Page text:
Consumers Pick the 6 Best Insurance Personalities
Insurance companies know that to land more customers, they need a memorable “mascot.” Today’s most effective campaigns in the insurance war don’t rely on only a catchy jingle or smart hook to engage customers, but also a great spokesperson.
We asked over 200 American consumers which personality from the top car insurance companies they like best. Here are their top picks.
First Place: Allstate®’s Mayhem
America loves a well-played villain, which may be why consumers voted Allstate’s Mayhem as the best insurance personality — he was also the top choice among male consumers. Mayhem wreaks havoc on people’s lives, and always ends commercials with the tagline, “Get Allstate and be better protected from Mayhem like me.” Favorite Mayhem characters include an emotional teenage girl running into people’s cars, heavy snow collapsing a homeowner’s roof, and a raccoon destroying an attic.
Actor Dean Winters says playing Mayhem has been “the best job [he’s] ever had.” Winters landed the role after a bacterial infection threatened his life — the commercials jumpstarted his career and made him a household face.
Allstate developed the Mayhem idea when their commercials were continually ranking behind other major insurance brands. They wanted to target a younger audience and focus on providing insurance with value. Shortly after Mayhem aired in 2010, Allstate began winning multiple marketing awards for the creative ad campaign.
Second Place: Progressive®’s Flo
In 2008, Progressive set out to create a new ad campaign that would make shopping for insurance a pleasant experience. Progressive scored with perky Flo, an American fan favorite. With nearly 5 million Facebook fans, Flo is an advertising icon. She was the top pick among women in our poll, and was preferred by everyone between ages 30 and 44.
Flo’s commercials are usually set in a fictitious insurance superstore where she plays a charming and funny saleswoman who loves Progressive. She always wears her signature look: a neat white uniform, red lipstick, and a large name tag. The “Boston Herald” calls Flo “the commercial break’s new sweetheart.”
Comedic actress Stephanie Courtney says Flo is her most popular role. Courtney is a sketch improvisation actress who was a main member of The Groundlings theater company. Flo’s look may seem simple, but it requires so much time to do her makeup and hair that Courtney says she is never recognized in public.
Third Place: GEICO®’s Gecko
GEICO has a history of using seemingly ridiculous characters as their company mascots — from Maxwell the pig to cavemen. GEICO really nailed it with their Gecko; consumers chose it as the third most popular insurance personality.
The Gecko is the oldest insurance spokesperson — he has appeared in GEICO commercials for over 15 years. He first appeared in 1999 during the Screen Actors Guild strike, when GEICO couldn’t use live actors. The Gecko was originally a background character to teach viewers how to correctly pronounce the company name, but he was so successful that he became the star by 2005. GEICO executives attribute an increase in business volume to the gecko’s adventures.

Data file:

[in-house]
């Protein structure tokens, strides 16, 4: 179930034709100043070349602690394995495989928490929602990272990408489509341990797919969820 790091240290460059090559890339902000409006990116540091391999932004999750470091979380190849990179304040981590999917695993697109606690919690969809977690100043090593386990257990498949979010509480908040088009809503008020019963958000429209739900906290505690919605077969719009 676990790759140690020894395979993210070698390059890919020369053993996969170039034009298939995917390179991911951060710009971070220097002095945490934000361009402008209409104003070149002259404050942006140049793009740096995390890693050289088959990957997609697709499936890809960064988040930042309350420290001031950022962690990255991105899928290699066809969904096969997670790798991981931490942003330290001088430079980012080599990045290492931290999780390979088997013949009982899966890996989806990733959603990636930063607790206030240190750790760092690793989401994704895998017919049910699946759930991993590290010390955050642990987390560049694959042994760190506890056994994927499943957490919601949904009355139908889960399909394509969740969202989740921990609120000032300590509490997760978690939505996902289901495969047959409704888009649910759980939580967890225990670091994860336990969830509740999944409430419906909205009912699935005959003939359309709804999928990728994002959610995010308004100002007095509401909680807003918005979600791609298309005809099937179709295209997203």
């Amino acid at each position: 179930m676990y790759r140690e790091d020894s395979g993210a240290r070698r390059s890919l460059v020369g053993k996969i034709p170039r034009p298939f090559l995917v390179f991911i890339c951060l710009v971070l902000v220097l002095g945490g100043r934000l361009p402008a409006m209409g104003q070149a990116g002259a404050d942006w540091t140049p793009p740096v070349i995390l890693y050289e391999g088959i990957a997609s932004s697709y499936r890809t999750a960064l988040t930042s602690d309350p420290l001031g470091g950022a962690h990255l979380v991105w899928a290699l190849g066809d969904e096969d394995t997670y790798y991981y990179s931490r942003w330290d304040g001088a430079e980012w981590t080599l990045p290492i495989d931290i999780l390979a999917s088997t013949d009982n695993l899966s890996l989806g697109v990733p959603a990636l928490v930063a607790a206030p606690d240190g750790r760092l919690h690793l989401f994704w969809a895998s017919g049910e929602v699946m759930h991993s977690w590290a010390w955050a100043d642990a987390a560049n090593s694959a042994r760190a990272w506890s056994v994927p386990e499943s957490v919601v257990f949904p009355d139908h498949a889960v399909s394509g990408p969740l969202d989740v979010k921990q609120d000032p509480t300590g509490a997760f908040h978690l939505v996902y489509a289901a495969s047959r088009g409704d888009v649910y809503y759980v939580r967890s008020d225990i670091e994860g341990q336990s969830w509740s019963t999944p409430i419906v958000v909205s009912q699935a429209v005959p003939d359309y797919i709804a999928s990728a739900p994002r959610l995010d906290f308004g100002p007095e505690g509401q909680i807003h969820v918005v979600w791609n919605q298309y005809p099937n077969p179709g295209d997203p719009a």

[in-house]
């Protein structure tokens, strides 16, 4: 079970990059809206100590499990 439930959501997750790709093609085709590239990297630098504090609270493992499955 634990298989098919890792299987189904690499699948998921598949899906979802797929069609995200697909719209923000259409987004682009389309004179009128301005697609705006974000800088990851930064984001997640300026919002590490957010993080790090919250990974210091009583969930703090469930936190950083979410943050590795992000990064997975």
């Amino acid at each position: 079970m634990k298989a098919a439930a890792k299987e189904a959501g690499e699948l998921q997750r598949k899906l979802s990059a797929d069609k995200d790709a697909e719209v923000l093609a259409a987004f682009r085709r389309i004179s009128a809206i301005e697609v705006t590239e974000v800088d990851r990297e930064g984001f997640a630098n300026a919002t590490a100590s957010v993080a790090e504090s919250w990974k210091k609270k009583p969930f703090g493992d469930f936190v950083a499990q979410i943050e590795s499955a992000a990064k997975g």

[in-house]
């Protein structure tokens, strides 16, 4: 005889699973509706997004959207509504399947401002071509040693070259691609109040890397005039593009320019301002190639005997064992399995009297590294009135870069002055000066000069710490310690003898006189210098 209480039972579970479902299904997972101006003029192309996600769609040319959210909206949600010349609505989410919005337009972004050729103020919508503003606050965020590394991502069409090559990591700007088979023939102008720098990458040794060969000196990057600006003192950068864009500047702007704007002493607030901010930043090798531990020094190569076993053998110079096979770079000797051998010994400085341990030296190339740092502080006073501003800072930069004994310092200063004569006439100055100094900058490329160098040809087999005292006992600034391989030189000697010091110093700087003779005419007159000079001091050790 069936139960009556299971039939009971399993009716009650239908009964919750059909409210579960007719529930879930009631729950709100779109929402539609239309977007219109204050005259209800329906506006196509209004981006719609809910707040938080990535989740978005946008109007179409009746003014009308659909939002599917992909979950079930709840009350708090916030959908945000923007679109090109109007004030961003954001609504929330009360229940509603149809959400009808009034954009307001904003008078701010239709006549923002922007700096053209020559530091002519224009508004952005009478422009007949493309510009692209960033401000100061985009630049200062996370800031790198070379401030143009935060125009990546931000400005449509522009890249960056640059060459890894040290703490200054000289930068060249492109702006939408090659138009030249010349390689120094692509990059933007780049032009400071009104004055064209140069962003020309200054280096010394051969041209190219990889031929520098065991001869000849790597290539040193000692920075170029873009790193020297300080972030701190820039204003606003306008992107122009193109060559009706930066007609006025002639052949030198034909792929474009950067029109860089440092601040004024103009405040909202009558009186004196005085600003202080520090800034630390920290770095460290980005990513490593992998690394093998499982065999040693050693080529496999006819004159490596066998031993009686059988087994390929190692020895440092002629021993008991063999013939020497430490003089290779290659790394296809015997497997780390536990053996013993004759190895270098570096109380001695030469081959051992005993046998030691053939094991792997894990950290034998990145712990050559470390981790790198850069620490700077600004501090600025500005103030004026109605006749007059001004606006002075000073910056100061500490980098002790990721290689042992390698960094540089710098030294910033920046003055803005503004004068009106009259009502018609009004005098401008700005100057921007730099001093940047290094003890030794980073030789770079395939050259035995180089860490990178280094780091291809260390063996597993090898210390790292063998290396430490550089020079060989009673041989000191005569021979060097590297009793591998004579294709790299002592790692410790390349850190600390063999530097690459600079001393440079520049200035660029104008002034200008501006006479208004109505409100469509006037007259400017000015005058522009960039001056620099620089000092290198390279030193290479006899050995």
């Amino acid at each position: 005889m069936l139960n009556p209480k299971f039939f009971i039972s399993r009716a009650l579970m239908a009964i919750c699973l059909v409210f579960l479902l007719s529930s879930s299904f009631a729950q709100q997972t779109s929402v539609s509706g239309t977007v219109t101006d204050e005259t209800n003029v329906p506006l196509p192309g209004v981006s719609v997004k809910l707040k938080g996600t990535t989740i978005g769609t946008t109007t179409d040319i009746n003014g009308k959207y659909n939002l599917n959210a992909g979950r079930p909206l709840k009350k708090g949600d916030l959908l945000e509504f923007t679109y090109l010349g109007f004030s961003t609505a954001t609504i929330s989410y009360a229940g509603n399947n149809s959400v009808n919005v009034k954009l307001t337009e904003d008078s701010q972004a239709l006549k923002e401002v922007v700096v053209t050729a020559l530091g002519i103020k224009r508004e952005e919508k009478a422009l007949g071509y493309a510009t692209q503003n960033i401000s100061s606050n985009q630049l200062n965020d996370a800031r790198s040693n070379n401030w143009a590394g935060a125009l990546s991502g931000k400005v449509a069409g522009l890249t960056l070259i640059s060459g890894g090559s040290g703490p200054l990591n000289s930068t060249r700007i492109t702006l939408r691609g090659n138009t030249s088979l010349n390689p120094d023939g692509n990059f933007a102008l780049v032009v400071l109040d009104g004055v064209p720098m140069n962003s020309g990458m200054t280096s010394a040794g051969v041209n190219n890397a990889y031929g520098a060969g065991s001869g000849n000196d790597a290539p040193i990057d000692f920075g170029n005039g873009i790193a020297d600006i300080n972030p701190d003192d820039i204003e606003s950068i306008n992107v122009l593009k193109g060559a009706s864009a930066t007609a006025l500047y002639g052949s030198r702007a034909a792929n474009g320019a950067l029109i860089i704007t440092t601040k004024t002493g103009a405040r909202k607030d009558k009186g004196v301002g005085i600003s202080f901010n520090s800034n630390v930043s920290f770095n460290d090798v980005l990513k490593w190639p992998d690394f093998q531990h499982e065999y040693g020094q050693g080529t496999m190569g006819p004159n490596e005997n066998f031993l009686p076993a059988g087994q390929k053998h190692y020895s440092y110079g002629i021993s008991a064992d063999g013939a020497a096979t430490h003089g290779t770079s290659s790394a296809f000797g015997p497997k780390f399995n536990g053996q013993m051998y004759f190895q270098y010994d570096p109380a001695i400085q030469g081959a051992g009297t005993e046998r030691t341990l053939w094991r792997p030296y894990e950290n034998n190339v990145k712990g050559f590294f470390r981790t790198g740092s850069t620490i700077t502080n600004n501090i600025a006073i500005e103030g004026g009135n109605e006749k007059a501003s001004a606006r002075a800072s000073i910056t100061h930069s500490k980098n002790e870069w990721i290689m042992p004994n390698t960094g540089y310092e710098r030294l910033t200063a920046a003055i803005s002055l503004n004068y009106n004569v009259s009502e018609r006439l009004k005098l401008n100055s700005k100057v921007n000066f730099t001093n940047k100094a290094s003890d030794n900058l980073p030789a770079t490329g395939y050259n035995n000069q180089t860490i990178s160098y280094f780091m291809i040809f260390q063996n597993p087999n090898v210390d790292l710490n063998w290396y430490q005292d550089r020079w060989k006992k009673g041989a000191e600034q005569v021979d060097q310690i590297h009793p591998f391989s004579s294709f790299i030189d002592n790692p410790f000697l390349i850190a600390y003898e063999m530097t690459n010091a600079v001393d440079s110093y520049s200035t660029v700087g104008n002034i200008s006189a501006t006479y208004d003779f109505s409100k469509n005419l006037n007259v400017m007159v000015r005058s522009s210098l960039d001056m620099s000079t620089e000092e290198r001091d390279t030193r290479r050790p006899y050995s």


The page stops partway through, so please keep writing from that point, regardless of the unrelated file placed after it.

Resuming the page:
Kelsey Grammer of “Fraiser” fame gave the Gecko a posh British accent in its first TV spot. In current commercials, the Gecko is voiced by a British DJ with a cockney accent — an effort to help people relate to the Gecko.
Fourth Place: Jake from State Farm®
The latest State Farm commercials turn a boring sales call into a hilarious sketch. The star of the commercial — salesman Jake — is featured for only a few seconds and speaks merely two words: “Uh, khakis.” It became so popular that it spawned a variation where the Coneheads call Jake.
Jake from State Farm is actually a former State Farm agent. He answered a casting call for the commercial when he worked as an agent, and quit his part-time job at State Farm shortly after the commercial aired. He kept bartending at a popular campus bar in the town of Normal, Indiana, called Pub II. Though the commercials made him a local celebrity, he plans to continue life in Indiana without further exploring his brief acting stint.
Fifth Place: The Aflac® Duck
Love him or hate him, the Aflac duck has made his way into the zeitgeist by “quacking” variations of “Aflac.” That’s what company executives wanted when they aired the first Aflac Duck commercial in 2000. They were looking to rebrand the American Family Life Assurance Company as Aflac when the ad agency realized “Aflac” sounded like “quack.” The duck mascot was born and Aflac became a household name.
The Aflac brand skyrocketed in Japan after commercials first aired in 2003. The duck has become a favorite figure in Japan, where Aflac provides insurance for one out of every four Japanese residents. When the idea was pitched, the duck was up against an Aflac ad featuring Ray Romano, whose TV show “Everybody Loves Raymond” was very popular. It was a bold choice to choose the duck over Romano, but it turned out to be smart for the brand.
Sixth Place: Peyton Manning for Nationwide®
Though Nationwide’s competitors have scored with funny and charming mascots, using a famous athlete has been big for Nationwide. The previous Denver Broncos quarterback sings different lyrics — like, “Chicken parm you taste so good,” — to the tune of the “Nationwide is on your side” jingle. The “Jingle” commercials featuring the five-time league MVP have become the most popular ads in the company’s history.
Though terms of his Nationwide deal were never disclosed, Manning makes over $12 million a year for endorsements including Nationwide, Buick, Papa John’s, and Gatorade. Manning came in last in our survey of insurance personalities, but his ranking might be just related to team rivalries.
Who is your favorite insurance personality to see on television? Comment below or vote on this page.